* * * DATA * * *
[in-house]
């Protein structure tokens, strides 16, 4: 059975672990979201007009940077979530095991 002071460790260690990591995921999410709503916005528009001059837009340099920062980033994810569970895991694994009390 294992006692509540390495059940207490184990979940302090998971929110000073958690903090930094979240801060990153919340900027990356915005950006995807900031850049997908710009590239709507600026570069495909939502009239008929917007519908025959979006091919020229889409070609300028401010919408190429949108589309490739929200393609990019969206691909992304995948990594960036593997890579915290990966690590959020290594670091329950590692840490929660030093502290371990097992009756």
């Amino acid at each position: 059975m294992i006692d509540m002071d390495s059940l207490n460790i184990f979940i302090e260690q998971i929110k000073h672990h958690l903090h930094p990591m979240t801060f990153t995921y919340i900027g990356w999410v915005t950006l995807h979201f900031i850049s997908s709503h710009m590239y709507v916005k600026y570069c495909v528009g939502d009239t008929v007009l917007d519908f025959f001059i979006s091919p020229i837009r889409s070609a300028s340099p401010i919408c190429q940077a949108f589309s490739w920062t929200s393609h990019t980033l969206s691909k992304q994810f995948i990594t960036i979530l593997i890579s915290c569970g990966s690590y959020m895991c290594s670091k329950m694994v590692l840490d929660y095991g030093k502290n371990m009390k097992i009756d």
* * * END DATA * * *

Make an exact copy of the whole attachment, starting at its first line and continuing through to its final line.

[in-house]
């Protein structure tokens, strides 16, 4: 059975672990979201007009940077979530095991 002071460790260690990591995921999410709503916005528009001059837009340099920062980033994810569970895991694994009390 294992006692509540390495059940207490184990979940302090998971929110000073958690903090930094979240801060990153919340900027990356915005950006995807900031850049997908710009590239709507600026570069495909939502009239008929917007519908025959979006091919020229889409070609300028401010919408190429949108589309490739929200393609990019969206691909992304995948990594960036593997890579915290990966690590959020290594670091329950590692840490929660030093502290371990097992009756």
């Amino acid at each position: 059975m294992i006692d509540m002071d390495s059940l207490n460790i184990f979940i302090e260690q998971i929110k000073h672990h958690l903090h930094p990591m979240t801060f990153t995921y919340i900027g990356w999410v915005t950006l995807h979201f900031i850049s997908s709503h710009m590239y709507v916005k600026y570069c495909v528009g939502d009239t008929v007009l917007d519908f025959f001059i979006s091919p020229i837009r889409s070609a300028s340099p401010i919408c190429q940077a949108f589309s490739w920062t929200s393609h990019t980033l969206s691909k992304q994810f995948i990594t960036i979530l593997i890579s915290c569970g990966s690590y959020m895991c290594s670091k329950m694994v590692l840490d929660y095991g030093k502290n371990m009390k097992i009756d």